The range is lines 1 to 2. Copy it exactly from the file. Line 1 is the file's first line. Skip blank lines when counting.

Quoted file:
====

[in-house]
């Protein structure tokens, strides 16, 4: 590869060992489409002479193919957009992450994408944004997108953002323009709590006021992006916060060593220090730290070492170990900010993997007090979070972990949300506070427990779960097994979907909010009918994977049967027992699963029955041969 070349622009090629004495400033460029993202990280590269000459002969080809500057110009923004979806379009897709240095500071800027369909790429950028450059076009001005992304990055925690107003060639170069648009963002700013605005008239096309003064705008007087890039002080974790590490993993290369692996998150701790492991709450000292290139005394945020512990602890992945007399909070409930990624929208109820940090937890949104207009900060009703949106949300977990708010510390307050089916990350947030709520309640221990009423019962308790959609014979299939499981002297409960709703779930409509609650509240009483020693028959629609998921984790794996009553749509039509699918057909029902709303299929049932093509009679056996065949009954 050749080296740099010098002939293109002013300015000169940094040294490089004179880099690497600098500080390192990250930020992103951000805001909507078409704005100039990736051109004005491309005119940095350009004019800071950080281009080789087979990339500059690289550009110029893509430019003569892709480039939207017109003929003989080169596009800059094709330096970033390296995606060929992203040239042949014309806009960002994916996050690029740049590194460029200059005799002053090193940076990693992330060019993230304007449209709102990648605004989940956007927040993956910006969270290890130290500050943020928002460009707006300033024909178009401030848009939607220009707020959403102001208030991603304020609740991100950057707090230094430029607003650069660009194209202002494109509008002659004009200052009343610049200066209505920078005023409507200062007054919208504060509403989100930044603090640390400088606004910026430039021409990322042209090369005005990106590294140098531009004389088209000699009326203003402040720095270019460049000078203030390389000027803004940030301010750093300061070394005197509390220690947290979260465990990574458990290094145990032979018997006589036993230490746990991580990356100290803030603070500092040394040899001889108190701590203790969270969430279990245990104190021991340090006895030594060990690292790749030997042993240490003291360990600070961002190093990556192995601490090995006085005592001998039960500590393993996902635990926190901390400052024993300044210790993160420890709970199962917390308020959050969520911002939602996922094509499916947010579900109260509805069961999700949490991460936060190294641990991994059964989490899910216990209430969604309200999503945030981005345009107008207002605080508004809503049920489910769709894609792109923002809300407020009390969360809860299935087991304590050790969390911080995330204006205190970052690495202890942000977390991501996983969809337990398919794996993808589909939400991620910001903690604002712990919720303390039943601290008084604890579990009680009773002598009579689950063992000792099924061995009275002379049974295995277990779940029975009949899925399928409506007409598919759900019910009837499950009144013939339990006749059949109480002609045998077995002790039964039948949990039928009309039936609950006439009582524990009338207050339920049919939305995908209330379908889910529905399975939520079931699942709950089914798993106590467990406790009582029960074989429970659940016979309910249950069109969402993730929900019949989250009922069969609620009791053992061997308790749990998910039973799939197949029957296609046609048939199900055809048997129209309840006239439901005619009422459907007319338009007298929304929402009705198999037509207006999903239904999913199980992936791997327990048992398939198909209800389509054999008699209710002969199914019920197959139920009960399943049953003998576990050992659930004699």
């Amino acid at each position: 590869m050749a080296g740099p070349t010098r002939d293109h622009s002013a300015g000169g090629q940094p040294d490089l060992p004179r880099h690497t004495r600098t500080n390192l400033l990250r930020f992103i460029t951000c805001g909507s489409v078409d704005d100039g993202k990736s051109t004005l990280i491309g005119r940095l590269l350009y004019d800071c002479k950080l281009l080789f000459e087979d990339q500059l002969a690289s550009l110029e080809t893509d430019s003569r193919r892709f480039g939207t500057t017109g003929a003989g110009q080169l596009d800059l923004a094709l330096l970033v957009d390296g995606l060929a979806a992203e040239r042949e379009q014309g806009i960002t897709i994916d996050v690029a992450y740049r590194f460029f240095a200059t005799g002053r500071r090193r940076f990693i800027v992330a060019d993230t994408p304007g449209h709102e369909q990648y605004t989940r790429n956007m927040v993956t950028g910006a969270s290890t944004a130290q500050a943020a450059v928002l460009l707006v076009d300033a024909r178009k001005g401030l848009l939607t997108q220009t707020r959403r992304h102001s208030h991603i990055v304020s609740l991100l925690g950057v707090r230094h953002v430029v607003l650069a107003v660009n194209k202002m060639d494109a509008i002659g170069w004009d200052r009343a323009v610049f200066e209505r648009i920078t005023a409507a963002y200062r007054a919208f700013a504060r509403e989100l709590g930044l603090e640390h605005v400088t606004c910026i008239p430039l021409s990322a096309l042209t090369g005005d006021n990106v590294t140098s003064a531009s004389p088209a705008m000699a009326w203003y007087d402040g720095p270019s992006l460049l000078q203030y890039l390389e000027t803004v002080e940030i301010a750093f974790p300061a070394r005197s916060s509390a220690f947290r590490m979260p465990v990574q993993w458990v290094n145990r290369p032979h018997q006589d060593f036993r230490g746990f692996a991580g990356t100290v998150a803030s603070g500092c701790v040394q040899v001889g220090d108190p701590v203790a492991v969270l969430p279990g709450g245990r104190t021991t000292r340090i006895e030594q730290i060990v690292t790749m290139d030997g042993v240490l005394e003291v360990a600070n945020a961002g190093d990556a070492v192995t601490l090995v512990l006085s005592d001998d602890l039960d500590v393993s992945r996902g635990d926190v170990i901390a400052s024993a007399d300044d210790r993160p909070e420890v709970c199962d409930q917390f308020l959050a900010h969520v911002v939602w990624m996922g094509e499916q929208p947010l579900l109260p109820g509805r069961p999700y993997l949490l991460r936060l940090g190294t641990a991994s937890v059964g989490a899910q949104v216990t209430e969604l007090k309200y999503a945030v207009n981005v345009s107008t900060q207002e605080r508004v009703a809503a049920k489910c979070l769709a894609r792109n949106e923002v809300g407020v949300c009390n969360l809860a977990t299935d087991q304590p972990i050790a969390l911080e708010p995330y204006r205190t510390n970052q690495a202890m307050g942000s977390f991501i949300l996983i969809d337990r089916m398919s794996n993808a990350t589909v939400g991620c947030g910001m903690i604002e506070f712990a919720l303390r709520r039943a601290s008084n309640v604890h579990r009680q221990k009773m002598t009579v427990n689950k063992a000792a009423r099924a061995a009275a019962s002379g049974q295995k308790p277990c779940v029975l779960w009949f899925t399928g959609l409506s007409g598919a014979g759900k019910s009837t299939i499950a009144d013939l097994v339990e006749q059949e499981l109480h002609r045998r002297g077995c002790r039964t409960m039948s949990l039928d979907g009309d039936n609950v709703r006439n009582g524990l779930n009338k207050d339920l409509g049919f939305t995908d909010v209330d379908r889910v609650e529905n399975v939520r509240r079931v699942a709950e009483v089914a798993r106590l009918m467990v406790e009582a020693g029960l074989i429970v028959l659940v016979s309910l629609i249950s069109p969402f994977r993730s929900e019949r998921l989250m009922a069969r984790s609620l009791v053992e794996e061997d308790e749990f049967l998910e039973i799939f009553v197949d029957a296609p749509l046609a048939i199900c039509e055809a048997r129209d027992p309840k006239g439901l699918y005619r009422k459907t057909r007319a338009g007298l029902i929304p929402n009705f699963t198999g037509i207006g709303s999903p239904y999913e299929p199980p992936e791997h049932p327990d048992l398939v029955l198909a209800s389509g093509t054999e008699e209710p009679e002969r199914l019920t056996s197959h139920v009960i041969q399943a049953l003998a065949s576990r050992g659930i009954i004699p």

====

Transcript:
[in-house]
């Protein structure tokens, strides 16, 4: 590869060992489409002479193919957009992450994408944004997108953002323009709590006021992006916060060593220090730290070492170990900010993997007090979070972990949300506070427990779960097994979907909010009918994977049967027992699963029955041969 070349622009090629004495400033460029993202990280590269000459002969080809500057110009923004979806379009897709240095500071800027369909790429950028450059076009001005992304990055925690107003060639170069648009963002700013605005008239096309003064705008007087890039002080974790590490993993290369692996998150701790492991709450000292290139005394945020512990602890992945007399909070409930990624929208109820940090937890949104207009900060009703949106949300977990708010510390307050089916990350947030709520309640221990009423019962308790959609014979299939499981002297409960709703779930409509609650509240009483020693028959629609998921984790794996009553749509039509699918057909029902709303299929049932093509009679056996065949009954 050749080296740099010098002939293109002013300015000169940094040294490089004179880099690497600098500080390192990250930020992103951000805001909507078409704005100039990736051109004005491309005119940095350009004019800071950080281009080789087979990339500059690289550009110029893509430019003569892709480039939207017109003929003989080169596009800059094709330096970033390296995606060929992203040239042949014309806009960002994916996050690029740049590194460029200059005799002053090193940076990693992330060019993230304007449209709102990648605004989940956007927040993956910006969270290890130290500050943020928002460009707006300033024909178009401030848009939607220009707020959403102001208030991603304020609740991100950057707090230094430029607003650069660009194209202002494109509008002659004009200052009343610049200066209505920078005023409507200062007054919208504060509403989100930044603090640390400088606004910026430039021409990322042209090369005005990106590294140098531009004389088209000699009326203003402040720095270019460049000078203030390389000027803004940030301010750093300061070394005197509390220690947290979260465990990574458990290094145990032979018997006589036993230490746990991580990356100290803030603070500092040394040899001889108190701590203790969270969430279990245990104190021991340090006895030594060990690292790749030997042993240490003291360990600070961002190093990556192995601490090995006085005592001998039960500590393993996902635990926190901390400052024993300044210790993160420890709970199962917390308020959050969520911002939602996922094509499916947010579900109260509805069961999700949490991460936060190294641990991994059964989490899910216990209430969604309200999503945030981005345009107008207002605080508004809503049920489910769709894609792109923002809300407020009390969360809860299935087991304590050790969390911080995330204006205190970052690495202890942000977390991501996983969809337990398919794996993808589909939400991620910001903690604002712990919720303390039943601290008084604890579990009680009773002598009579689950063992000792099924061995009275002379049974295995277990779940029975009949899925399928409506007409598919759900019910009837499950009144013939339990006749059949109480002609045998077995002790039964039948949990039928009309039936609950006439009582524990009338207050339920049919939305995908209330379908889910529905399975939520079931699942709950089914798993106590467990406790009582029960074989429970659940016979309910249950069109969402993730929900019949989250009922069969609620009791053992061997308790749990998910039973799939197949029957296609046609048939199900055809048997129209309840006239439901005619009422459907007319338009007298929304929402009705198999037509207006999903239904999913199980992936791997327990048992398939198909209800389509054999008699209710002969199914019920197959139920009960399943049953003998576990050992659930004699």